Accessibility Rights for Mobility Scooter Users

As a mobility scooter user, it’s important to understand your accessibility rights when navigating public spaces. In the UK, these rights are protected and governed by various laws and regulations that ensure individuals with disabilities have equal access to services and facilities.

The key legislation addressing accessibility rights in the UK is the Equality Act 2010.

The Equality Act ensures that service providers, employers, and public bodies take reasonable steps to accommodate individuals with disabilities, including those who rely on mobility scooters for independent living.

By familiarising yourself with your rights under the Equality Act, you’ll be better equipped to ensure your needs are accommodated and your experience in accessing public spaces can be as seamless as possible.

Understanding Accessibility Rights

In the UK, there are two primary pieces of legislation that protect individuals with disabilities, including mobility scooter users.

Disability Discrimination Act

The Disability Discrimination Act (DDA) was introduced in 1995 to provide legal protection against discrimination for people with disabilities in various aspects of life, including employment, education, and access to goods and services. As a mobility scooter user, the DDA ensured that you had:

    • Reasonable adjustments in the workplace to accommodate your needs.

    • Equal access to education by providing adjustments or auxiliary aids.

    • Protection against being treated unfairly due to your disability.

Equality Act 2010

In 2010, the Equality Act replaced the DDA and further strengthened the rights of individuals with disabilities. The Act consolidated multiple anti-discrimination laws into one single piece of legislation. Under the Equality Act, as a mobility scooter user, you have the right to:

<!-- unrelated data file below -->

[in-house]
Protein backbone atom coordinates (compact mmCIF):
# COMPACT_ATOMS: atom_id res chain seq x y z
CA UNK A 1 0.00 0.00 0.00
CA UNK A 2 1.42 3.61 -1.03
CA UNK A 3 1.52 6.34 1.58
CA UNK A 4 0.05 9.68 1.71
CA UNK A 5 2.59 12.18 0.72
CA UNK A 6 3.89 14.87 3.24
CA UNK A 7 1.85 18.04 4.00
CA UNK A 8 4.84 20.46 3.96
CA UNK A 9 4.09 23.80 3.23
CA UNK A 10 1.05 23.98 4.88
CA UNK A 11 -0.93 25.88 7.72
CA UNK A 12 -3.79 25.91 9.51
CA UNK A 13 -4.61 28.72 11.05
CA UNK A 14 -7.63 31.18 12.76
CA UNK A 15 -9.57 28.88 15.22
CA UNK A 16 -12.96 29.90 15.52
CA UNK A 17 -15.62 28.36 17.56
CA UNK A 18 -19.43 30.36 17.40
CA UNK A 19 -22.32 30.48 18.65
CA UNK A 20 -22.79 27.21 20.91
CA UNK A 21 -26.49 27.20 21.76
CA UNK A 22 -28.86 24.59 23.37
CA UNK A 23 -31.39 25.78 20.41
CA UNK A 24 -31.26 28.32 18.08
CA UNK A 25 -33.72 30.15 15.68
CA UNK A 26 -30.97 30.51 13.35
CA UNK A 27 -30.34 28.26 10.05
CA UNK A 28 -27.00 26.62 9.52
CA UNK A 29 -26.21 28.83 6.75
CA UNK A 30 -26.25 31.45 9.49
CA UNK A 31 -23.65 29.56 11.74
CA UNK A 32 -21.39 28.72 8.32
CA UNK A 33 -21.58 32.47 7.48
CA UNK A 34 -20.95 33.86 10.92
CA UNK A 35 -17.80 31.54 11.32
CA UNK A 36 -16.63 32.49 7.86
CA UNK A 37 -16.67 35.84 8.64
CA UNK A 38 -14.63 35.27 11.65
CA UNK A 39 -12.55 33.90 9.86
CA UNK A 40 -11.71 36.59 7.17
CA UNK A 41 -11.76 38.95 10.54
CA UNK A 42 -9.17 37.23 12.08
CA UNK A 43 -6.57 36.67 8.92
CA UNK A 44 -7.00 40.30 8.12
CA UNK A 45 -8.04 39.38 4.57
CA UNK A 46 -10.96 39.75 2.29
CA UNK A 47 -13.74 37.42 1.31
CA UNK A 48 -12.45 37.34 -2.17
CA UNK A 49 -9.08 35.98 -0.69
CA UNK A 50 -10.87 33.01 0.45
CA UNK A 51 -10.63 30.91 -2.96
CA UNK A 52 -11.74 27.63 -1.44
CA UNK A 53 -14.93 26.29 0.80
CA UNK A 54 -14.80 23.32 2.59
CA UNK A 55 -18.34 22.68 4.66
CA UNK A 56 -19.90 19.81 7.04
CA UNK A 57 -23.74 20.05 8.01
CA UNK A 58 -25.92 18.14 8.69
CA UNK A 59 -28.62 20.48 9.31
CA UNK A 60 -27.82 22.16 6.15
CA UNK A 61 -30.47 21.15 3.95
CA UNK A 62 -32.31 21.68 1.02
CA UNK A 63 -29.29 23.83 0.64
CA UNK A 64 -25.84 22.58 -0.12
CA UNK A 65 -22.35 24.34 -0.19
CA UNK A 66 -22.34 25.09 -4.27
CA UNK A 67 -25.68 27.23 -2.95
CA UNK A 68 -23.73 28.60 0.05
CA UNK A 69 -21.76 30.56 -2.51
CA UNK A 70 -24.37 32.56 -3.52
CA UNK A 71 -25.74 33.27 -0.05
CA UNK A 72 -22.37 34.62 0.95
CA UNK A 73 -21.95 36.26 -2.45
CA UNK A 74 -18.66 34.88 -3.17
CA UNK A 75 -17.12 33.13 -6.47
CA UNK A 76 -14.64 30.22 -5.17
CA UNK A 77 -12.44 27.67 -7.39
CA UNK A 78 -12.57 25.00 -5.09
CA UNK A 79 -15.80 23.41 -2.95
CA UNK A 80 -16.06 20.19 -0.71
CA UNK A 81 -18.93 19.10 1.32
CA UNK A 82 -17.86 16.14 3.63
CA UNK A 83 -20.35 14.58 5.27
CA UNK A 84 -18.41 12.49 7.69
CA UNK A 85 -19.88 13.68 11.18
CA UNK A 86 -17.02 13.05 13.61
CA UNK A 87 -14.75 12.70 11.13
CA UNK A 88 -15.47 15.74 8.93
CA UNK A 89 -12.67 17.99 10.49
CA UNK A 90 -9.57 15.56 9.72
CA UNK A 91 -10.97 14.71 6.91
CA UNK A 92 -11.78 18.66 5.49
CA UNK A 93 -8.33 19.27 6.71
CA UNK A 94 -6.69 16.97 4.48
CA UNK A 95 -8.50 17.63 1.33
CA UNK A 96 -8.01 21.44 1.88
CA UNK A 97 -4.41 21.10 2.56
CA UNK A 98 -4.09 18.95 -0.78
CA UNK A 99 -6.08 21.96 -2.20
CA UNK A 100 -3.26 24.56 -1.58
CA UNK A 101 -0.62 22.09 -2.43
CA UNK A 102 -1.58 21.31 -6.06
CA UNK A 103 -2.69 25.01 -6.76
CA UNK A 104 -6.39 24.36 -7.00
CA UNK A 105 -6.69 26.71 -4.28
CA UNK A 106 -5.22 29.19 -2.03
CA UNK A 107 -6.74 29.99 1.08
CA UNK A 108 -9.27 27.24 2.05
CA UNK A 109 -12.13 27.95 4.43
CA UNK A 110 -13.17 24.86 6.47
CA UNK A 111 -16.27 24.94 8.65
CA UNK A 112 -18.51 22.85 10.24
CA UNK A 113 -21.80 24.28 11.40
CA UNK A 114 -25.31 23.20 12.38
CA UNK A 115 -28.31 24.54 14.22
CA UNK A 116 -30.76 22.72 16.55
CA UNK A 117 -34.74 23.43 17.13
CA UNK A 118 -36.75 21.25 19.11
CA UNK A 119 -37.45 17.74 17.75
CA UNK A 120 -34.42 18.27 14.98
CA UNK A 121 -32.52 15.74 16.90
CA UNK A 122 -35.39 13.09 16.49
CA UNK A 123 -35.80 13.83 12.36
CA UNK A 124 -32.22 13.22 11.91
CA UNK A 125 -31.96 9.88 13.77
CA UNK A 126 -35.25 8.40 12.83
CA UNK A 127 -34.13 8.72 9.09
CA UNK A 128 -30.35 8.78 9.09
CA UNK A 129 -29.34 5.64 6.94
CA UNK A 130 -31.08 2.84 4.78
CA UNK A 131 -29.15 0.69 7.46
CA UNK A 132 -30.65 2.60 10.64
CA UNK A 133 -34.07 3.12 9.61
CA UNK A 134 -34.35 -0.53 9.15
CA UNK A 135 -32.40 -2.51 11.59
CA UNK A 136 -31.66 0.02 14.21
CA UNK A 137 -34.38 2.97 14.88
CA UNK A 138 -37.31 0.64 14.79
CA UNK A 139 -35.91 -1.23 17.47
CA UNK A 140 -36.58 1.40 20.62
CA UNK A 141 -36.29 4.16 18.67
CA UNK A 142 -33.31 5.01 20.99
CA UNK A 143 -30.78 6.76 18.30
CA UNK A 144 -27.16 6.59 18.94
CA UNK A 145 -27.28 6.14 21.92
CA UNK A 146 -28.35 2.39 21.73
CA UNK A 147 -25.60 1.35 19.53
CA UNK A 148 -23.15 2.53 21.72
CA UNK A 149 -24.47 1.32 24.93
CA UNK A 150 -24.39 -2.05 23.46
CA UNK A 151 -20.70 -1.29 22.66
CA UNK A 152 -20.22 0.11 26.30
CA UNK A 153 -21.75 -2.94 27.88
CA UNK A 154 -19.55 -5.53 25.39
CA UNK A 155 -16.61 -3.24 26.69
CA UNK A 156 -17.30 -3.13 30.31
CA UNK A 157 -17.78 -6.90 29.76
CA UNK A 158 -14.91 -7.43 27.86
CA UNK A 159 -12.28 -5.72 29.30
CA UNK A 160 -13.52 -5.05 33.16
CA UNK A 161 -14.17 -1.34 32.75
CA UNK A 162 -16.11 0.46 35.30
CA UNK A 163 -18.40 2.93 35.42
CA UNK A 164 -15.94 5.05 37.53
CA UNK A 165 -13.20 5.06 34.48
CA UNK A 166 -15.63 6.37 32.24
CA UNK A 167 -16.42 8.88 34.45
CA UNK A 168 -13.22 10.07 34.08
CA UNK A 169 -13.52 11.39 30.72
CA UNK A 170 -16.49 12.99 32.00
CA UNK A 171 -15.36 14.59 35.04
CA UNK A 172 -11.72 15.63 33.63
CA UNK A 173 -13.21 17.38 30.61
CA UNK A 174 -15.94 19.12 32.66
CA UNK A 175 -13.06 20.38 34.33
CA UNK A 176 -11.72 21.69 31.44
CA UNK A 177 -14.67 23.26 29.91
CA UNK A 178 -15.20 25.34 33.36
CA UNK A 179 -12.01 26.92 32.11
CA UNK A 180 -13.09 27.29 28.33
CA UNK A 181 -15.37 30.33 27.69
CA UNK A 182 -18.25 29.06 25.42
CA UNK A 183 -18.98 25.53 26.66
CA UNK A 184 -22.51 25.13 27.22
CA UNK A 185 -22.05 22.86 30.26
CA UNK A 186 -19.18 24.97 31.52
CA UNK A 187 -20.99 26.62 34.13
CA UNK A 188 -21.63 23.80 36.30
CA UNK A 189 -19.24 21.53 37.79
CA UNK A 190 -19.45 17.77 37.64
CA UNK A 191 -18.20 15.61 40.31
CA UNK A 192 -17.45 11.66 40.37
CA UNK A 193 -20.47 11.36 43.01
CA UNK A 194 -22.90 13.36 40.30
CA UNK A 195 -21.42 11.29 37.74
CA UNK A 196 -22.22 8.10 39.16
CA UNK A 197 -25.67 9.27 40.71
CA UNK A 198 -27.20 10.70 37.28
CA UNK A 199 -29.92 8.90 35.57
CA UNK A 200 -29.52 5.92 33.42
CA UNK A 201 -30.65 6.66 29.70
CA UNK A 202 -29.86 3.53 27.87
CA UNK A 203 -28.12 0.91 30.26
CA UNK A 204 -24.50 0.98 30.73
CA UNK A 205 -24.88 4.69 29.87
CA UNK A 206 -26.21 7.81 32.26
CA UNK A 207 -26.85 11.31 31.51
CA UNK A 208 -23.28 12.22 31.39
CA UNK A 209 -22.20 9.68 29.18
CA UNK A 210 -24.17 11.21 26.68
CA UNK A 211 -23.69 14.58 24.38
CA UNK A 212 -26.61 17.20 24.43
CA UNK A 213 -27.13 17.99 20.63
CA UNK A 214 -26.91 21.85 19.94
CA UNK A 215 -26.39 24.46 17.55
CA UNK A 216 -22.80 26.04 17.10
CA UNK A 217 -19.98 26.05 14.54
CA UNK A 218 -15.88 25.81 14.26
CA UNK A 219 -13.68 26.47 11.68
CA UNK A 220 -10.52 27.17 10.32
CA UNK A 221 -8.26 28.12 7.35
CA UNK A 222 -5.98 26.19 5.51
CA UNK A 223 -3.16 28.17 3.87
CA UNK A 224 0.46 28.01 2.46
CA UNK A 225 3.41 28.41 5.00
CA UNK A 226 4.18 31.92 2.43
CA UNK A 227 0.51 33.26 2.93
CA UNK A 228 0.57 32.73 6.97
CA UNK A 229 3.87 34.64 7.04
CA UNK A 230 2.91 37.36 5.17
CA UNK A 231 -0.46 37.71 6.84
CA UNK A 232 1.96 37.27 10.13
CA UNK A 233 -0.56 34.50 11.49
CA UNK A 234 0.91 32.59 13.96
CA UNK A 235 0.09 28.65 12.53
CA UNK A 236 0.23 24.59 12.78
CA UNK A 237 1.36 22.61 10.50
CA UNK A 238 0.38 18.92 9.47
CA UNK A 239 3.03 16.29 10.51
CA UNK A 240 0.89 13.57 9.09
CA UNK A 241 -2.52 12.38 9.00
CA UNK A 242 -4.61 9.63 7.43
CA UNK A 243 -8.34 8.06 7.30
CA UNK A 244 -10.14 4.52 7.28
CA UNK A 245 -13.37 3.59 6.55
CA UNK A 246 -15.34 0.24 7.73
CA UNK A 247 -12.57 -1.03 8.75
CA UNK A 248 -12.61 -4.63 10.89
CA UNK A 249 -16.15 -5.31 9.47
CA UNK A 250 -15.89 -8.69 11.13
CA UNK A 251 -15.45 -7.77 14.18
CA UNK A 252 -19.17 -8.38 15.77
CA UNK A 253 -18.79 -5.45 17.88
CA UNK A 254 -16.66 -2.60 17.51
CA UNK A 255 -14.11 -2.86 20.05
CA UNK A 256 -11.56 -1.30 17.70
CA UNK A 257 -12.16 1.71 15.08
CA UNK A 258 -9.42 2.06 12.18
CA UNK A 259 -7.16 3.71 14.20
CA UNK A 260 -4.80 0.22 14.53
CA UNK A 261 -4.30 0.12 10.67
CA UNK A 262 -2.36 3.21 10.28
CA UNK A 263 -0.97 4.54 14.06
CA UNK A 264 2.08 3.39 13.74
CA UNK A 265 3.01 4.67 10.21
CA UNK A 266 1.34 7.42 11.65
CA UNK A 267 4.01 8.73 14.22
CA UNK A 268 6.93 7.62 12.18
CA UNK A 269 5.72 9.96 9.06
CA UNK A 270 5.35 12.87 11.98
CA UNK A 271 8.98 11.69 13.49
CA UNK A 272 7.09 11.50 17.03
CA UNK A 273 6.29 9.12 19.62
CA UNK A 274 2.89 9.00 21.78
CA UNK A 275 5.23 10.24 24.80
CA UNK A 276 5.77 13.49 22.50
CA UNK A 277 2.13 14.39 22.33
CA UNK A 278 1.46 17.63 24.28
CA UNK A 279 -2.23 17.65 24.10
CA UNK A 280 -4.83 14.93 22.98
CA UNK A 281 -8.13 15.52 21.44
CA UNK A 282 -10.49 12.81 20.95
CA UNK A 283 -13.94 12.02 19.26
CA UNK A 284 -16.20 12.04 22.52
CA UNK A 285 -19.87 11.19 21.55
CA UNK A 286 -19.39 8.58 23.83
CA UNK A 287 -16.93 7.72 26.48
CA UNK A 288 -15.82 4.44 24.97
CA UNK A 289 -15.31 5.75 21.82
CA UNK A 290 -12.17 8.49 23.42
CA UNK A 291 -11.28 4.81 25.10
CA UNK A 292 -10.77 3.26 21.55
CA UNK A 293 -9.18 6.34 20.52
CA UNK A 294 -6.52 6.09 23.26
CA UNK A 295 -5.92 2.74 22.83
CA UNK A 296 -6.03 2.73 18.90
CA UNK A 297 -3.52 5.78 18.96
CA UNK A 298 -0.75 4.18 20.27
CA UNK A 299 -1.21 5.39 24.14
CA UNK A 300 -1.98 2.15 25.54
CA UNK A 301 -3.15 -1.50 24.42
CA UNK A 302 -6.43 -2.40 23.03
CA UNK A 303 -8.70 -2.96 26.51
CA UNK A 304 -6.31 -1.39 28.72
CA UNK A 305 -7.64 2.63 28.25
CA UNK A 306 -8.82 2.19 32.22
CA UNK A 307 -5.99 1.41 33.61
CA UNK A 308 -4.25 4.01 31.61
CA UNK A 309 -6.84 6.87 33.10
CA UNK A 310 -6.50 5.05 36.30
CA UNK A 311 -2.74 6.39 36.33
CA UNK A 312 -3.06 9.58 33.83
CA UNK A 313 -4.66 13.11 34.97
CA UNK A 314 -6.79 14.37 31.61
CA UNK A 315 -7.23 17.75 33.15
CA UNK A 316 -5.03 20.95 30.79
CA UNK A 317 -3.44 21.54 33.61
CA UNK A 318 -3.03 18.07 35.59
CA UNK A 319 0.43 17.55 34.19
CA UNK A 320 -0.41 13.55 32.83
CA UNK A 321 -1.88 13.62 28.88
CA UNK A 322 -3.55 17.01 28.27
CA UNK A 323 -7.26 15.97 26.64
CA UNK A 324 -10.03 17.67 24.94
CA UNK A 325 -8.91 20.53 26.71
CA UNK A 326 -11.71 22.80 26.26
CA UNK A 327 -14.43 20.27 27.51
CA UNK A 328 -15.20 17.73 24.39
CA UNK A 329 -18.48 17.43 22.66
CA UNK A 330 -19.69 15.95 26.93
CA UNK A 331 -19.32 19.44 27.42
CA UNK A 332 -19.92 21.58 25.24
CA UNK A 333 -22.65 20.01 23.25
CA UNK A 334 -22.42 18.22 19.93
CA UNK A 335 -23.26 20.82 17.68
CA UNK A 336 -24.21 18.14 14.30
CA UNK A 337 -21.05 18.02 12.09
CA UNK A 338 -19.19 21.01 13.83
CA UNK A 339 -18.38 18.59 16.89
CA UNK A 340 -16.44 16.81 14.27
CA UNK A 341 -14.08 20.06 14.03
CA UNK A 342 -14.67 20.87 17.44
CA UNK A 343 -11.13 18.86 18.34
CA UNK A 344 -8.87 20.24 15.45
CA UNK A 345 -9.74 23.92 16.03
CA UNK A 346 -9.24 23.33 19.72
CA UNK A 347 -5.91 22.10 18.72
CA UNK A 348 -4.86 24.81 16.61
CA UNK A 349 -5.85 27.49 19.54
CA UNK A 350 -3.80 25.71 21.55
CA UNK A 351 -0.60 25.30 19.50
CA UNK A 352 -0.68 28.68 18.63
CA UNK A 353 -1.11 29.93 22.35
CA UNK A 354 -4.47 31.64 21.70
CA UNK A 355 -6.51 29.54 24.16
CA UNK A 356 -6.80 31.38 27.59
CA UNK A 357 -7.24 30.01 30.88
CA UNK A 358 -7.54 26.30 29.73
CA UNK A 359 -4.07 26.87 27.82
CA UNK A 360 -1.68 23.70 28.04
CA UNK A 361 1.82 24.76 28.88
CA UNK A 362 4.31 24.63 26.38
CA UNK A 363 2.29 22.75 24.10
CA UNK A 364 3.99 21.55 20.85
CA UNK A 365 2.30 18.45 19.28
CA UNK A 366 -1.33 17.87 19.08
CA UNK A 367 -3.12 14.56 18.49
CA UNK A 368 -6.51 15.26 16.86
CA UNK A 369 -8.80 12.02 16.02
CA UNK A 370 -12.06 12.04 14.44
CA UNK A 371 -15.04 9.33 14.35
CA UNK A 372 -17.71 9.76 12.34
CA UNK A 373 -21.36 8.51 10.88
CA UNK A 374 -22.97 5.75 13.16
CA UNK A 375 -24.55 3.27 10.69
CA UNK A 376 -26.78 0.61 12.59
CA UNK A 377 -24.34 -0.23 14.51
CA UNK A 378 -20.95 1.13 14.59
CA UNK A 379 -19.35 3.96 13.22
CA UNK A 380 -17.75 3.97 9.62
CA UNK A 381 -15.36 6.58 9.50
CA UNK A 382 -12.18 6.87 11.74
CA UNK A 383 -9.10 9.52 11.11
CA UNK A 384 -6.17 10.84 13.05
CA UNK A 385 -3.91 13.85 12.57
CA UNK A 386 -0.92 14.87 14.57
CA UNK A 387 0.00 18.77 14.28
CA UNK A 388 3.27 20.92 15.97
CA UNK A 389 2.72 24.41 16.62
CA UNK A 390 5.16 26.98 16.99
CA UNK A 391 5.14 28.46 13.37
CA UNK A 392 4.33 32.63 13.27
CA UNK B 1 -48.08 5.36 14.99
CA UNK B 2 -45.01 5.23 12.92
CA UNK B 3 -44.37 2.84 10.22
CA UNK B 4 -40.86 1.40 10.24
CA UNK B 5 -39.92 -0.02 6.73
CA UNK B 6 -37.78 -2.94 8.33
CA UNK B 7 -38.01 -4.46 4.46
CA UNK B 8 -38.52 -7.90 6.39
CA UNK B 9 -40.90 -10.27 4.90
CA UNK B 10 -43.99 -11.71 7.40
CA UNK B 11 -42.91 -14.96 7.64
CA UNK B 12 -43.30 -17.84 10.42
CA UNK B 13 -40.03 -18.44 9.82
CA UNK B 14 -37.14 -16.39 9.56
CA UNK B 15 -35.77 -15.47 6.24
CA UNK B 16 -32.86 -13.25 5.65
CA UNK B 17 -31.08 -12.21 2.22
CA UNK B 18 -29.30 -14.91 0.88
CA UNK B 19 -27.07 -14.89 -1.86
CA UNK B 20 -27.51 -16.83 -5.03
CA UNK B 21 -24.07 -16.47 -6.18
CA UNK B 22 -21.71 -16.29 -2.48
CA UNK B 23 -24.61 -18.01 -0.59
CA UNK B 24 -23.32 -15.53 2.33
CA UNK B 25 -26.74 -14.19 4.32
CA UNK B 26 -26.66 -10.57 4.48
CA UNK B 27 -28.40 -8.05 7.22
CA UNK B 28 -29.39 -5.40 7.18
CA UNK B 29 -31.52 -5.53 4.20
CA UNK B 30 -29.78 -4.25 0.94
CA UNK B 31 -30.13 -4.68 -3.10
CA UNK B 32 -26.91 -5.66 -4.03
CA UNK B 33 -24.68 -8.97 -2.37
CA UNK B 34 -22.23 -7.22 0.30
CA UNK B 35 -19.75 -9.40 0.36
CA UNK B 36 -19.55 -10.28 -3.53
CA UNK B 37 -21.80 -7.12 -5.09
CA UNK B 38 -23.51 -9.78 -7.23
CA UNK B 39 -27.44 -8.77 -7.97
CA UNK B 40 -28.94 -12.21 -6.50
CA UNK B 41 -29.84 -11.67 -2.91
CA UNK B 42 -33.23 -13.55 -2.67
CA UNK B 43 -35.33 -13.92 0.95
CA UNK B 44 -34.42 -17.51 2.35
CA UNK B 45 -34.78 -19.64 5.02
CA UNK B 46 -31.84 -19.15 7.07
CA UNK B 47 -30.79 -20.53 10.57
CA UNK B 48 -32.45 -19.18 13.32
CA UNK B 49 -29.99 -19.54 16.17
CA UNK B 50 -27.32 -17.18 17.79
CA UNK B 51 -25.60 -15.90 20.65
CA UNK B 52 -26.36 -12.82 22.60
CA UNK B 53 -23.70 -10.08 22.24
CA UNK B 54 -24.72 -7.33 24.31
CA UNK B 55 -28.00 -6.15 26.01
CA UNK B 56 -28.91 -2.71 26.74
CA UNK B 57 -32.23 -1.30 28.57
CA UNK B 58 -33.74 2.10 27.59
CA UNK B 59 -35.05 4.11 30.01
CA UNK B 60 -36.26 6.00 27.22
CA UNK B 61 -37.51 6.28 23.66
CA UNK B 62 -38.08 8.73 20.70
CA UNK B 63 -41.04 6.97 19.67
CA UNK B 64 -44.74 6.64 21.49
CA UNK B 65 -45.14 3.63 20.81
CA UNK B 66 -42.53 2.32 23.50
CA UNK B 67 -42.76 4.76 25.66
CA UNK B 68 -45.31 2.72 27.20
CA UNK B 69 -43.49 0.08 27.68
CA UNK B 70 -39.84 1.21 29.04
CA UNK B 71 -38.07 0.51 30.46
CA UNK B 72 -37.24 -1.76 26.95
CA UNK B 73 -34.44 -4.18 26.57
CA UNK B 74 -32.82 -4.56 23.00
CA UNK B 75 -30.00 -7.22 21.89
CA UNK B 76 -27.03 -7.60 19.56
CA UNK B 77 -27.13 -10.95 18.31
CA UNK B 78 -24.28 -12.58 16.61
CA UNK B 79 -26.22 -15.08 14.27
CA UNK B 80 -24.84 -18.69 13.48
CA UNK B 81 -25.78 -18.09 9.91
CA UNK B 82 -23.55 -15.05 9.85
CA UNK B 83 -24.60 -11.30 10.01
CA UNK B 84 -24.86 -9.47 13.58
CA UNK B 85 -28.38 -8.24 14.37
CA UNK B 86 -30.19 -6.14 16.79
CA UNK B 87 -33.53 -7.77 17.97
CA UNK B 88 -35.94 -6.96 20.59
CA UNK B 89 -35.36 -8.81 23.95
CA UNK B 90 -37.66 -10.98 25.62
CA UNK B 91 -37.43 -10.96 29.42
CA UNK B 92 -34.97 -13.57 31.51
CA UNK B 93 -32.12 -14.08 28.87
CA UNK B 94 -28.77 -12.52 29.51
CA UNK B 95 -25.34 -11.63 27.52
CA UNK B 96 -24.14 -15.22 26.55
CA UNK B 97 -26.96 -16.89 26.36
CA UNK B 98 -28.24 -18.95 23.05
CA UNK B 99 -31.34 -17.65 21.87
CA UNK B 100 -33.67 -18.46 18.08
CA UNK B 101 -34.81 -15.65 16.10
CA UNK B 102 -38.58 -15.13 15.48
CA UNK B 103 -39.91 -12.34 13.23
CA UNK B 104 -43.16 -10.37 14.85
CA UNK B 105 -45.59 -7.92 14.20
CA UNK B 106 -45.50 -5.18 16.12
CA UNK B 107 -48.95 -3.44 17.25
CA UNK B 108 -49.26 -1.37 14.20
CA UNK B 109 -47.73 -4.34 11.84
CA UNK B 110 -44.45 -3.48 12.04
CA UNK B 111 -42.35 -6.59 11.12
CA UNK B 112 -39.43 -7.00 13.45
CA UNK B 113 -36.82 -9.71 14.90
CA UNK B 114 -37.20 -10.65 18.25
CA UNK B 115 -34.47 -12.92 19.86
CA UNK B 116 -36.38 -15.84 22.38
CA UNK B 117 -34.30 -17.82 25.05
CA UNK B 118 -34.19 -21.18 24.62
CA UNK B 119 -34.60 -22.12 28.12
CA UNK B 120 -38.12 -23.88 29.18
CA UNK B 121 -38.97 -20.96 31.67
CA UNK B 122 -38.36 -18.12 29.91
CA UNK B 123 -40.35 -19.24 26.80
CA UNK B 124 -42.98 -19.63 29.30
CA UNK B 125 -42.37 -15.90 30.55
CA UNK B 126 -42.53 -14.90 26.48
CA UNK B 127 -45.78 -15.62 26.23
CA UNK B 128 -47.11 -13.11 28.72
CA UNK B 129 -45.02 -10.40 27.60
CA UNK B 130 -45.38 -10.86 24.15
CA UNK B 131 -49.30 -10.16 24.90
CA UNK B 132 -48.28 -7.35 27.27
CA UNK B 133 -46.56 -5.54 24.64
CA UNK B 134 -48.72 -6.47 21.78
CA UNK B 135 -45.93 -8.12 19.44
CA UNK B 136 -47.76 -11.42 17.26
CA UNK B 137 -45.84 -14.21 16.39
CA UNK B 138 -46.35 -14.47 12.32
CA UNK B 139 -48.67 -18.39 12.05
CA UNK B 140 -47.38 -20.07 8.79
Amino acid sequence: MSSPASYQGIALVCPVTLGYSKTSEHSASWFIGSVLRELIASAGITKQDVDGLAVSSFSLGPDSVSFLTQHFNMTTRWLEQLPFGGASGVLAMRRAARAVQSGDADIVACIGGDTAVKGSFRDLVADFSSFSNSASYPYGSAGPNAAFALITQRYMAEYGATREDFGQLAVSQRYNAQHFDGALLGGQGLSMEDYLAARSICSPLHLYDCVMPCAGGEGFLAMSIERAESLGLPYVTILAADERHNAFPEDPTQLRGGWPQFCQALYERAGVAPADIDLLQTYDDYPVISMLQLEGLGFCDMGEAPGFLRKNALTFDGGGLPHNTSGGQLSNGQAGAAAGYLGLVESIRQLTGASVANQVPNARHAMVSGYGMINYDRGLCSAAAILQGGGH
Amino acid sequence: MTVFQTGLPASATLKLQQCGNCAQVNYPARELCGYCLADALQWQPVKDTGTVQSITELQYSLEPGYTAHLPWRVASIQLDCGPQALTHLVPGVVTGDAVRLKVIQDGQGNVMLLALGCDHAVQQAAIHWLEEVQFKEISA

• Be treated fairly and not be discriminated against in areas such as employment, education, and property transactions.

    • Request reasonable adjustments from service providers, such as shops or restaurants, to ensure that you have equal access to their goods and services.

    • Receive adjustments from employers, ensuring that you are not disadvantaged due to your use of a mobility scooter.

It’s crucial to understand your accessibility rights as a mobility scooter user. These laws protect you from discrimination and provide guidelines for equal access to various aspects of public life.

Mobility Scooter Users’ Rights

This section will focus on the three key areas: public transport, private businesses, and services.

Public Transport

Under The Equality Act 2010, mobility scooter users have the same rights as other passengers when using public transport. This means that bus, train, and tram operators must make reasonable adjustments to their services to accommodate your needs.

By law, operators are required to provide designated wheelchair spaces, assistance with boarding and alighting, and accessible information about routes and timetables.